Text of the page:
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My decision to leave Syria came in a hurry, prompted by the sight of my mother after I was released from two weeks of detention.

Posted by African Press International on September 19, 2013

DAMASCUS, – The writer is a recent graduate of the University of Damascus from a well-to-do family belonging to a Syrian minority. For security reasons he prefers to stay anonymous. In this diary entry, he describes being arrested and his subsequent departure from Syria.

My decision to leave Syria came in a hurry, prompted by the sight of my mother after I was released from two weeks of detention.

I had been politically active for some time, but because I belong to one of Syria’s many religious minorities, I was left alone, aside from a few inquiries by the authorities. They contacted my grandfather, a high-ranking regime party member, and asked him to “put me in line”.

That was the extent of it – until one day in July 2012. I was arrested at a demonstration in the Rukn el-Deen neighbourhood of the capital, where singing and chanting protesters were dispersed with live ammunition. I spent two weeks in solitary confinement in a basement, immune to the maltreatment others have suffered because of my minority status. Still, my stint at the department of state security’s branch in Kafar Souseh ended with a clear warning. “I know you want to go to Spain to study,” one officer told me. “I suggest you go now.”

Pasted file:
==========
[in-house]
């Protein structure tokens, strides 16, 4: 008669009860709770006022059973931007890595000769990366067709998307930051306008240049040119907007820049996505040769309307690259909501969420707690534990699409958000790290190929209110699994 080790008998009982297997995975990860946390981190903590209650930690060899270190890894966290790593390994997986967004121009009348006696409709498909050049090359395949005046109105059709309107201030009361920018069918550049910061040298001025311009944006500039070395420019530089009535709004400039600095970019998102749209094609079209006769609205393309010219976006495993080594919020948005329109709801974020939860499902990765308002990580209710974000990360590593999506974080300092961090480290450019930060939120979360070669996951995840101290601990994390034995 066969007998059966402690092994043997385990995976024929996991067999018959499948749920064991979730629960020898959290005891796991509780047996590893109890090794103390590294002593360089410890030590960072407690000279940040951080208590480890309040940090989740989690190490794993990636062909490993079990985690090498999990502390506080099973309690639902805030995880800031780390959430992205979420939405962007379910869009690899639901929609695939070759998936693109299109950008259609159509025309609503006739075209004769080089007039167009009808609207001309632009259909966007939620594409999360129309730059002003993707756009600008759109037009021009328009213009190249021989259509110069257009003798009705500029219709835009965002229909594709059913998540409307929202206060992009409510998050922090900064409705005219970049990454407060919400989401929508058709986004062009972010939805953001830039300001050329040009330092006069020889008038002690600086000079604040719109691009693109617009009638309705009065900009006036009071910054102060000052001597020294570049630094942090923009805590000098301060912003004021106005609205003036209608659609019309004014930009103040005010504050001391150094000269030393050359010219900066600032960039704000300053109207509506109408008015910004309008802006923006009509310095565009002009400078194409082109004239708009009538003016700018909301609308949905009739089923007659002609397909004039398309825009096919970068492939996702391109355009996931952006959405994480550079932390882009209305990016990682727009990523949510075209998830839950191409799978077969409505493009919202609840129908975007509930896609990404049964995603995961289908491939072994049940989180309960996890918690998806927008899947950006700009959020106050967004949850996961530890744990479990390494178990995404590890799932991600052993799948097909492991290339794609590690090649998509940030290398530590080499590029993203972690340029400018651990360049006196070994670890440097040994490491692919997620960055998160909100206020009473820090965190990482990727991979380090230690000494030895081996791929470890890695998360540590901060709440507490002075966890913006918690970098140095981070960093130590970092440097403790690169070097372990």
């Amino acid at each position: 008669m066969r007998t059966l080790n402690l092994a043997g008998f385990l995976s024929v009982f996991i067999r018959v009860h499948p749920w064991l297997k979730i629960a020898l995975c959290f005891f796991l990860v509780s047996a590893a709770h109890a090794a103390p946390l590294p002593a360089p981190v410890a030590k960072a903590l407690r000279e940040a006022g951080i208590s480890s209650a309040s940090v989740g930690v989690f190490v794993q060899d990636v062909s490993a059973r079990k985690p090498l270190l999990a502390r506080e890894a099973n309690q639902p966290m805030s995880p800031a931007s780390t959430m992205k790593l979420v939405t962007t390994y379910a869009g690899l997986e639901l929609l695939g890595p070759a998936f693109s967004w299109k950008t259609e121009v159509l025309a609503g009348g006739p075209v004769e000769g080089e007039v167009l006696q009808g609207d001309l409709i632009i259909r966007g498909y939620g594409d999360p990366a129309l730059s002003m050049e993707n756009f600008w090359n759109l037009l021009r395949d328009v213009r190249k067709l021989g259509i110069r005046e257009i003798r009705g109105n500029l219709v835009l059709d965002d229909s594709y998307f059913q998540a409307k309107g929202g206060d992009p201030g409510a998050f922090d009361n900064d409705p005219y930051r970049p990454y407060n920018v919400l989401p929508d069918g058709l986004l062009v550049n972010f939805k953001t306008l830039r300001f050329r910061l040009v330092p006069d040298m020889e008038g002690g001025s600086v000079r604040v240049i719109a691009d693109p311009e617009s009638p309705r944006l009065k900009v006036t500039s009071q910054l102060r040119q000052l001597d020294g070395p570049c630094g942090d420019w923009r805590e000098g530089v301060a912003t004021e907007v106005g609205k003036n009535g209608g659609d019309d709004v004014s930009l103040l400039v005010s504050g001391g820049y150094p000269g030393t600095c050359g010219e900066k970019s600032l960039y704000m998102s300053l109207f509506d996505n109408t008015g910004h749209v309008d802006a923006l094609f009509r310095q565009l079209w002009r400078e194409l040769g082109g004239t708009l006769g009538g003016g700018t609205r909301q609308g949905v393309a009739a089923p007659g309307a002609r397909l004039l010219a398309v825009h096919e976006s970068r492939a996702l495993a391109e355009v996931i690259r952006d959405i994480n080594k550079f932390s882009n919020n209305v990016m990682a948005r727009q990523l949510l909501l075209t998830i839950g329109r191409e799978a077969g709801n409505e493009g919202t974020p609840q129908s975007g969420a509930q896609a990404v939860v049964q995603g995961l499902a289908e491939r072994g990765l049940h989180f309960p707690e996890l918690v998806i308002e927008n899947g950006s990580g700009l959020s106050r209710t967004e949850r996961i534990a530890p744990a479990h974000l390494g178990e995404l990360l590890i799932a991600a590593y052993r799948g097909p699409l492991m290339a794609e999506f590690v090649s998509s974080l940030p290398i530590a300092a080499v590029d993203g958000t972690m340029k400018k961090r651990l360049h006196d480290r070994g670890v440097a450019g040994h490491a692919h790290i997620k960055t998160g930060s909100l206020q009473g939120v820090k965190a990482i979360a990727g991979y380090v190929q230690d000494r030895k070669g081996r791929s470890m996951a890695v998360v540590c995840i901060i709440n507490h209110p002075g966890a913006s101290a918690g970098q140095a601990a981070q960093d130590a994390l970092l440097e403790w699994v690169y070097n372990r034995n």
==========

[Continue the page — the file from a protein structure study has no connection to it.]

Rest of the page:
I didn’t care much for what he said until I got home and saw my mother. She was not the elegant mid-40s woman I knew. After two weeks of not knowing where I was or how long they would keep me, she was barely alive. Her lips were cracked, her eyes swollen from crying, her already thin frame 15kg lighter. I knew she would not survive another bout of her only son in prison, or worse, killed.

I decided then and there to pack my bags. But I wasn’t psychologically prepared to leave so much history behind with little time to say goodbye. I was overwhelmed with emotion as friends streamed through a café to wish me off. So many friendships, built over years, were about to come to an end.

I spent my last hours in Damascus with a friend and my sister, visiting the sites one last time. First stop was the spice market in the old city of Damascus. At night, it is a magical place, its scent a breeze of paradise. You can stand there for hours without saying a word, just taking it in. Then we watched the sun rise from the Omayyad Mosque, also a unique Damascus experience.

I packed my bags with clothes, books and a few souvenirs, then sat down for a last morning coffee with my parents, telling jokes to try to make them laugh.